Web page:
A group advocating a paper audit trail to verify electronic voting in Maryland is calling for the resignation of state elections chief Linda H. Lamone.
The Campaign for Verifiable Voting in Maryland plans to present a letter to Gov. Robert L. Ehrlich Jr. today asking that Lamone be replaced by "an administrator committed to election integrity and a voter-verified paper ballot audit trail," according to the group's co-founder, Linda Schade.
At the same time, the group plans to present the governor's office with petitions containing more than 10,000 signatures calling for a voting system that produces paper records, Schade said.
Schade and other advocates say that the Diebold touch-screen voting machines Maryland plans to use statewide in November's election have proved to have serious flaws. They contend that the computerized machines should be set up to produce paper records that can be verified by voters and kept for audits.
"It's a fact that these things are really subject to computer glitches," Schade said. "It's really a threat to democracy. Nobody, regardless of party affiliation, wants an uncertain election result in November."
Shareese N. DeLeaver, an Ehrlich spokeswoman, said the governor is confident in the state's touch-screen voting system.
"The state recently paid $55 million for a state-of-the-art electronic voting system," she said. "There's no reason to believe that the level of integrity Maryland voters expect and deserve cannot be achieved with this system."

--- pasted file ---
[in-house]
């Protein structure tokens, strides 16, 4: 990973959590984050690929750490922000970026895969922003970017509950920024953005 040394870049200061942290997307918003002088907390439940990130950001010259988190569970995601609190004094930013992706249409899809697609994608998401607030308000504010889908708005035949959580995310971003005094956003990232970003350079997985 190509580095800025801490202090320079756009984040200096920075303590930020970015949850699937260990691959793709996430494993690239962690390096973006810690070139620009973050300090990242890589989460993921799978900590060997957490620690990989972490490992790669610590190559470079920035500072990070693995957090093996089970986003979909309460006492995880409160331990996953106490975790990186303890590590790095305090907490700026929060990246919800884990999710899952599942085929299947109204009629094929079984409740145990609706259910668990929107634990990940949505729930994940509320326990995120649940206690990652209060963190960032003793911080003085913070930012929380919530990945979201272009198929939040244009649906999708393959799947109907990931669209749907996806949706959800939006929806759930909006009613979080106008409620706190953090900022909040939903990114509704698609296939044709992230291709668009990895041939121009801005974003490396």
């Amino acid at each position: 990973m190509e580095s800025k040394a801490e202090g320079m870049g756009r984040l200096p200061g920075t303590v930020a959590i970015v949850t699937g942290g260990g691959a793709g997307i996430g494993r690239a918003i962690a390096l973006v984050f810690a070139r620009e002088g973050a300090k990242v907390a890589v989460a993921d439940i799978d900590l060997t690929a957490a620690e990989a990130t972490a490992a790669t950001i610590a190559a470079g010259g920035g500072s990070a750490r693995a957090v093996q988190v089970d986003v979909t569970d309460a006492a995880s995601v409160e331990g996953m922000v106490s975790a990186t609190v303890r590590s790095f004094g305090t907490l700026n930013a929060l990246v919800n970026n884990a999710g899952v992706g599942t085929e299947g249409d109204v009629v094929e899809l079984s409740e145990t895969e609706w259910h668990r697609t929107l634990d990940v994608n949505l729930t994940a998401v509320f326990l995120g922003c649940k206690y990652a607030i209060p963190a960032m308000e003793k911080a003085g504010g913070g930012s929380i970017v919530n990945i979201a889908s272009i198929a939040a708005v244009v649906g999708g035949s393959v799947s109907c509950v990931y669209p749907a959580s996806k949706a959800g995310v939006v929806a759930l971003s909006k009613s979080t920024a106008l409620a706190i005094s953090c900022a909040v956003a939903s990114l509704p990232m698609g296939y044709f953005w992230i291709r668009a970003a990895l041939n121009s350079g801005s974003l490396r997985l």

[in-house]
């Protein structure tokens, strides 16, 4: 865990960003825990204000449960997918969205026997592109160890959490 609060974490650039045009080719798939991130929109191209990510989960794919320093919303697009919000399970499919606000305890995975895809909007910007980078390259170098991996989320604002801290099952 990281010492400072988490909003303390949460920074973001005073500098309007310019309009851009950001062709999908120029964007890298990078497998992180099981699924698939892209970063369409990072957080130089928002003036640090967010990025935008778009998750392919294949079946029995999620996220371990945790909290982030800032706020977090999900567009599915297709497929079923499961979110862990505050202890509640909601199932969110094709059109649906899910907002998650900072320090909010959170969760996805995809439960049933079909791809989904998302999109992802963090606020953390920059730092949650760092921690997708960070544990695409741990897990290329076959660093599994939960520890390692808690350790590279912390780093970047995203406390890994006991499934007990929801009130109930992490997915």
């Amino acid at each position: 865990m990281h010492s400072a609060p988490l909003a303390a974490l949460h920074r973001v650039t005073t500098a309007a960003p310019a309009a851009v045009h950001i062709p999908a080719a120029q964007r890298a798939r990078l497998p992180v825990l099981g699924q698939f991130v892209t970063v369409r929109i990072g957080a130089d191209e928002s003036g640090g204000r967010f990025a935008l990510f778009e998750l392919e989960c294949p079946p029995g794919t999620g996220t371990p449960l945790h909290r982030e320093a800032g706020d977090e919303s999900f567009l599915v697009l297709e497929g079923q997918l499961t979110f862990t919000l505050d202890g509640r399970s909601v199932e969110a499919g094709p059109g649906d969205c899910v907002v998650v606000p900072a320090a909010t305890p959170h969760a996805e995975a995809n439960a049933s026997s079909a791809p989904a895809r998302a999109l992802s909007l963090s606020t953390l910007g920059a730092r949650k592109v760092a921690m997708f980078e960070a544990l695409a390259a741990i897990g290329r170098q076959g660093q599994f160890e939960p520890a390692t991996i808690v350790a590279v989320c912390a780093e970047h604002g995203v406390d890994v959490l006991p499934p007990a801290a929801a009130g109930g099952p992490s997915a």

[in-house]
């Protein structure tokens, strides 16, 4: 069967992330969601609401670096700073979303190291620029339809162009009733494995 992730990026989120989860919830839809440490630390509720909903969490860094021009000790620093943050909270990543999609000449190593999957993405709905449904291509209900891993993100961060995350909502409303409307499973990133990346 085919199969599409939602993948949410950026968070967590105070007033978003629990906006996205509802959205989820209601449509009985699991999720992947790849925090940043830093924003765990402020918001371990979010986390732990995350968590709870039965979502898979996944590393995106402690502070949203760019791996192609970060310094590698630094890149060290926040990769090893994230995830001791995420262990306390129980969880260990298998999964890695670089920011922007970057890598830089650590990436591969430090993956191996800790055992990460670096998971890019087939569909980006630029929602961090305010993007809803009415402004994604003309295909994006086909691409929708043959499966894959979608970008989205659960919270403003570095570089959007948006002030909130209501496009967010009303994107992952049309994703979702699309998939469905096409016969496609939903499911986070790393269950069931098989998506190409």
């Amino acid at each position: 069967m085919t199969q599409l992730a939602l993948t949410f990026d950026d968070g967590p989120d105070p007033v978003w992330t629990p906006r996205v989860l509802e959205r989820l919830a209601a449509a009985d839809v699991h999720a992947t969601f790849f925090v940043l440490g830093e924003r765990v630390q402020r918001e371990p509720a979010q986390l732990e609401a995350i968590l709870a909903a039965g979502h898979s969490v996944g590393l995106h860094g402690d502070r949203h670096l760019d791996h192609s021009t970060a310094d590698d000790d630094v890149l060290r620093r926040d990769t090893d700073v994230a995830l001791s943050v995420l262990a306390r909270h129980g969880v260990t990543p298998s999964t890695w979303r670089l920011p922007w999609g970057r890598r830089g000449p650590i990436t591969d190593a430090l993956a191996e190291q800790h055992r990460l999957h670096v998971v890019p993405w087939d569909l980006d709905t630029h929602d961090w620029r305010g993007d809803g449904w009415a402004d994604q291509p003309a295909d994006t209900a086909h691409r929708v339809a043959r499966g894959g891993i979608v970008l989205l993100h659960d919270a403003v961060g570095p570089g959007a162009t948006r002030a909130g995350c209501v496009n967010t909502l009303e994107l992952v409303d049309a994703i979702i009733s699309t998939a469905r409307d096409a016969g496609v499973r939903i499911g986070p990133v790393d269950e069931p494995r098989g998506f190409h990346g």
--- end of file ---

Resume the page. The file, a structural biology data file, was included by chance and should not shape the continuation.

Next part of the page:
Lamone said that she does not intend to step down, despite the group's call for her resignation.
She said the electronic, touch-screen voting system that the state election board chose to buy has been tested and found reliable.
"I have faith in this equipment, I have faith in people who are going to be putting on the election, and I think everything is going to be just fine," Lamone said.
She said that adapting the electronic voting system to print out paper records creates practical problems and could run afoul of state law that governs the use of voting equipment.
Lamone said Maryland law requires that the voting system be examined by an independent testing authority and shown to meet performance standards set by the Federal Election Commission .
"There are no federal standards for the printer that would produce the paper trail," she said.
In addition, Lamone said, tests that have been run on paper printers tied into the system show that they would be impractical.
"One ballot from a Baltimore County March primary took 4 1/2 minutes to print, and it's 10 feet long," she said. "That's for one voter. Multiply that by 3 million registered voters."
But Schade said other states have passed laws requiring a paper audit trail as part of their electronic voting systems to ensure the integrity of the process and Maryland should do the same
"Whether Diebold can do it or not, Maryland voters want to vote on some kind of paper because they want an accurate election result in November," Schade said.
The Maryland group's effort is part of a larger push by a national coalition that is encouraging election officials to require voting machines to produce paper records.